Legion TD 2 Review (PC): Another Warcraft 3 legacy just about endures
Legion TD 2, aside from being the focus of this review, is also another returning game from the glory days of Warcraft 3 custom game modes.
Legion TD 2 is described by the devs as “An infinitely replayable multiplayer and single-player tower defence”, where you will “defend against waves of enemies and destroy the enemy’s king before they can destroy yours.”
A brief bit of history
Legion TD, among others such as Footman Frenzy, the original DOTA and many more, was a very popular custom game for Warcraft 3, and the success of the multiplayer custom game lobbies in Warcraft 3 was significant enough to retain enough players to still find custom lobbies for most popular modes from the 2002 original release date, all the way up to the reforged edition release date in 2020.
Legion TD 2, the game I’ll be reviewing here, is a (seemingly fairly successful) attempt to revive another of those games from the Warcraft 3 days, this time as a standalone experience, much like the MOBA Genre of League of Legends and DOTA 2, with its origins in the custom game DOTA.
Tower Defense, Auto Chess, what does it all mean anyway?
If you’re wondering how this game is different from say, the somewhat recent Auto-Chess style games such as Teamfight tactics or DOTA Underlords, you can be forgiven for the confusion. As these games are basically all somehow descended from Warcraft 3, they all have roots in the real-time strategy (RTS) genre and thus share a fair number of details between them.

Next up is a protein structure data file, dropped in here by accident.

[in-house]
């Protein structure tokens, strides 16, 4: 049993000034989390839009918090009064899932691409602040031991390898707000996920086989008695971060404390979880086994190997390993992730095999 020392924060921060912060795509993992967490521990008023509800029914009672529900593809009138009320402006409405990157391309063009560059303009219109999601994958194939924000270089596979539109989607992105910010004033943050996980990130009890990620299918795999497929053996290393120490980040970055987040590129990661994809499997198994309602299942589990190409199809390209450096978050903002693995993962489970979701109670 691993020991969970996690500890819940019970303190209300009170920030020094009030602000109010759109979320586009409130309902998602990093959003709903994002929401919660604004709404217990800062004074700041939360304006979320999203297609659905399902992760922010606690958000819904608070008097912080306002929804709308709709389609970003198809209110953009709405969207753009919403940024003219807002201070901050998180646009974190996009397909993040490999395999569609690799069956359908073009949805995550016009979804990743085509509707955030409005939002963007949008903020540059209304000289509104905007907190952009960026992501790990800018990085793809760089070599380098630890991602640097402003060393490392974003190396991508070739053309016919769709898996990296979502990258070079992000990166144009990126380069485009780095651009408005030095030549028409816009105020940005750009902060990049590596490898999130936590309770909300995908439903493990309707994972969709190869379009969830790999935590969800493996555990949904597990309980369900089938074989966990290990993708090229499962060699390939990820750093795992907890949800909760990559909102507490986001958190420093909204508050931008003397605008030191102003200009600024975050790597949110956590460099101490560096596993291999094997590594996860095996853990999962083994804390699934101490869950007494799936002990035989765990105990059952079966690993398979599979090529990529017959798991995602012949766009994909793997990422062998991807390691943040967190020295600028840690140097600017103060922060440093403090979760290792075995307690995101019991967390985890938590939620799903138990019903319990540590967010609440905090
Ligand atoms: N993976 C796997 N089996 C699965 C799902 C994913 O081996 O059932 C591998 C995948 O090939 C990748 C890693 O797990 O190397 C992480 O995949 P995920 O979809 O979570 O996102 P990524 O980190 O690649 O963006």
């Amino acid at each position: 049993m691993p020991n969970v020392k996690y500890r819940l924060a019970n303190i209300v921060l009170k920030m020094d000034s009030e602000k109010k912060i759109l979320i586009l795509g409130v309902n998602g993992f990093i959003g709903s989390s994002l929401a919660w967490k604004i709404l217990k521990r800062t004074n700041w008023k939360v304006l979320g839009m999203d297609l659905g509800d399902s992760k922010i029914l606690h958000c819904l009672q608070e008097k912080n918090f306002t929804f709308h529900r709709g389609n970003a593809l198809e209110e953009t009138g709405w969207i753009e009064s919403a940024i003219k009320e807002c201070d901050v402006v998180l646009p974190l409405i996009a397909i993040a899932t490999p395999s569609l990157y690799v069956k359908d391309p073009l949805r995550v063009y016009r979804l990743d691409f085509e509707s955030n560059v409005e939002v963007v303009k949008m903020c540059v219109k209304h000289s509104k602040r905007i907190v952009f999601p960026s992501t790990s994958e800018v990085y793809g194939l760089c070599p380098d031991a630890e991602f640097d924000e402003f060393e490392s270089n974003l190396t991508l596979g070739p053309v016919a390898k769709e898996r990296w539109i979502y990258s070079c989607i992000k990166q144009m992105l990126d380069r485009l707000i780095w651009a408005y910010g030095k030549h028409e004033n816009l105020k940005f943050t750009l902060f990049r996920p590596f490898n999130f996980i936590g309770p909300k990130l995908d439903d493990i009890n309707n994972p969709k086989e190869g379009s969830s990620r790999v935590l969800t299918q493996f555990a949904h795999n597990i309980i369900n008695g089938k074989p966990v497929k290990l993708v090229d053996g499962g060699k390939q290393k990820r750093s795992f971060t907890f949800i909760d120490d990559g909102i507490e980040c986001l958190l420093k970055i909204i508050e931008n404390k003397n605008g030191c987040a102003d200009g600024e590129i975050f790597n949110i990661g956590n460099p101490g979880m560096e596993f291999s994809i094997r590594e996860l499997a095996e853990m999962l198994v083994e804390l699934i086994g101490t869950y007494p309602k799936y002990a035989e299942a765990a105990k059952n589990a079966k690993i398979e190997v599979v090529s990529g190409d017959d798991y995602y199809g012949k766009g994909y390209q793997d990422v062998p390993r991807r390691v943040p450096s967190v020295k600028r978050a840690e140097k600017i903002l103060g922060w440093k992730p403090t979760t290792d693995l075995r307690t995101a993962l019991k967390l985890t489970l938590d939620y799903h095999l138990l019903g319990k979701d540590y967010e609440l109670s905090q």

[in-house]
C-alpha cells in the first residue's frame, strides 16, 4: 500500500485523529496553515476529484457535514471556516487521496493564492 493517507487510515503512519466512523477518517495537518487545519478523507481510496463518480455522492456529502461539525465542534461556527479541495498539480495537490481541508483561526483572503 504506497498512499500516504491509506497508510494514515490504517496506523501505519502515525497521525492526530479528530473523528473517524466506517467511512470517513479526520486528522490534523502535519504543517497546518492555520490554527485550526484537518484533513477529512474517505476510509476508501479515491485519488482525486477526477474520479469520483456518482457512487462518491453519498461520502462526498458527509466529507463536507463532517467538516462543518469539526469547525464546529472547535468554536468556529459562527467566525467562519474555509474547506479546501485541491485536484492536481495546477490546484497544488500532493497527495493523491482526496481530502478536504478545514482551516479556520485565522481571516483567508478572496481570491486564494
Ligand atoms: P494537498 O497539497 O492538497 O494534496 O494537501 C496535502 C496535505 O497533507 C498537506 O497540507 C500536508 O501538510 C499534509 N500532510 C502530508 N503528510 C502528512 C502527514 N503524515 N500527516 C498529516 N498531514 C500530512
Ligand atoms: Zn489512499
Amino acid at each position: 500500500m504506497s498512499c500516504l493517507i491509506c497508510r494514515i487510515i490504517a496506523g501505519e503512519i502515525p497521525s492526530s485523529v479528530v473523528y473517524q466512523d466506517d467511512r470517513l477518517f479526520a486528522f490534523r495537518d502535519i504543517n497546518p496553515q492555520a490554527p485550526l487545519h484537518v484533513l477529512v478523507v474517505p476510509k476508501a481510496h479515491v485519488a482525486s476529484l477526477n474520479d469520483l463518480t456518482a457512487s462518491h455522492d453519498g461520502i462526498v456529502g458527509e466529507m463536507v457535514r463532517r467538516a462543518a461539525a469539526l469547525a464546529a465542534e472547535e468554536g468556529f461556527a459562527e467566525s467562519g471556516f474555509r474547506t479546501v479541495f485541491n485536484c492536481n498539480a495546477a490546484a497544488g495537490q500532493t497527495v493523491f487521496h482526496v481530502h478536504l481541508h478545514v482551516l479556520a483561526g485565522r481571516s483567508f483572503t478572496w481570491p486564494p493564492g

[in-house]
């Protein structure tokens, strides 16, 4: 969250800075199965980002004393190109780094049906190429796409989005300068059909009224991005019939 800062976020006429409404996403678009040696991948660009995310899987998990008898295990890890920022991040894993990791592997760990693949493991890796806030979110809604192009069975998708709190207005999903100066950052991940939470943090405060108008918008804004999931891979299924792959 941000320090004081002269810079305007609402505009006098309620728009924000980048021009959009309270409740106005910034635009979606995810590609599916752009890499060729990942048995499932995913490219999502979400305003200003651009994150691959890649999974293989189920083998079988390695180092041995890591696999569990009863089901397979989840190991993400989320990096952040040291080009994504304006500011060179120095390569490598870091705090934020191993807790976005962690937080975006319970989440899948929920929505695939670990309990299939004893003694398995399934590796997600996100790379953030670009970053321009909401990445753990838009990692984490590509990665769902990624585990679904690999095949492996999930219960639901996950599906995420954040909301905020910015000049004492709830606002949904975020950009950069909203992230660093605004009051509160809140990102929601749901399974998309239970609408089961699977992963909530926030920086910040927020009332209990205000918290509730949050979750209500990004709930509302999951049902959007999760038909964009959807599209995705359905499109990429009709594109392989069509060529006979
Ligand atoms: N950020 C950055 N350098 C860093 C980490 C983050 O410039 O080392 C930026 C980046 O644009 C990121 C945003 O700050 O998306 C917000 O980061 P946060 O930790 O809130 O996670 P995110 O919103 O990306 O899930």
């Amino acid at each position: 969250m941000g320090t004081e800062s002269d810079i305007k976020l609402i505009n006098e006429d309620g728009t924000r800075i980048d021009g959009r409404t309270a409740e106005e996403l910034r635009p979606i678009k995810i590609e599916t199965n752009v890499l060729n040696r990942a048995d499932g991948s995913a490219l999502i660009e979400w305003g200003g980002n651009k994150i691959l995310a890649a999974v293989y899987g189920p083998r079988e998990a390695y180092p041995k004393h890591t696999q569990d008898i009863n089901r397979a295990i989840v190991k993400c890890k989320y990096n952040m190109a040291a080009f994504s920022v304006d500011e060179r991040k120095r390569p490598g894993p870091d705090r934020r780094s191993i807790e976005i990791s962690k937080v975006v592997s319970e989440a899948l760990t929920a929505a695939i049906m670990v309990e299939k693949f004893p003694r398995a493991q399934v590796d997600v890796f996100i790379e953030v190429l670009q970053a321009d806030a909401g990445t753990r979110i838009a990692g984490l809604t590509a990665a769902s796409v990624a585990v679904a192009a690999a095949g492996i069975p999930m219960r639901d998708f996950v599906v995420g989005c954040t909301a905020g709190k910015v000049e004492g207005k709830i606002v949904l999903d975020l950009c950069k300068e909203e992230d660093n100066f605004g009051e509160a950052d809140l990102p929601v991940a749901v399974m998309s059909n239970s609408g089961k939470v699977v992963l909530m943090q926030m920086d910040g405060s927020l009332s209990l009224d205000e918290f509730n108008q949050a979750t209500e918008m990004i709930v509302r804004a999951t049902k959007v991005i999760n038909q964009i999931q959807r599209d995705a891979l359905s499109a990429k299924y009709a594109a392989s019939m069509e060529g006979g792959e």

The key difference between tower defence and indeed Legion TD 2 when compared to Auto-Chess is that while you hire units in a similar fashion, in Auto-Chess additional copies of a unit will combine to upgrade it, and you’ll battle other players each round with their forces. On the tower defence side of things, you’ll mostly, if not exclusively, be battling increasingly deadly hordes of AI-controlled monsters, and your opponents will be fighting more or less identical waves at the same time that you do. Your goal is to outlast or otherwise sabotage your enemy into losing first, rather than beating them with your army directly.
Unlike traditional tower defence games, Legion TD 2 “towers” are not fixed in place – they’re more like a typical RTS unit, in that they’ll come alive, run at enemies and fight on their own during rounds. They must still be placed on to the board somewhere much like traditional tower defences, and their precise positioning will matter later on when you play more difficult matches – but for the early waves and games that end quickly, positioning matters a fair bit less, which makes it slightly more forgiving than a traditional TD in at least one aspect.
The bit where I actually review Legion TD 2
Now that we’ve talked more than briefly about precisely what the game is, let’s move on to the actual subject of any game review, whether or not the game, in this case, Legion TD 2, is worth the asking price – or even worth buying at all.
As you might be able to tell from the nature of the game as described, it’s a bit of a curious one to place. It does feature the ability to play a campaign versus pre-determined AI with preferences for certain styles and units, which gives you a sort of flavour test against AI that more closely resembles players who enjoy specific playstyles. It also has the ability to fight various levels of AI-based on matchmaking ranks, which can let you get some practice before diving straight into the PvP – or you can do that instead immediately, your choice.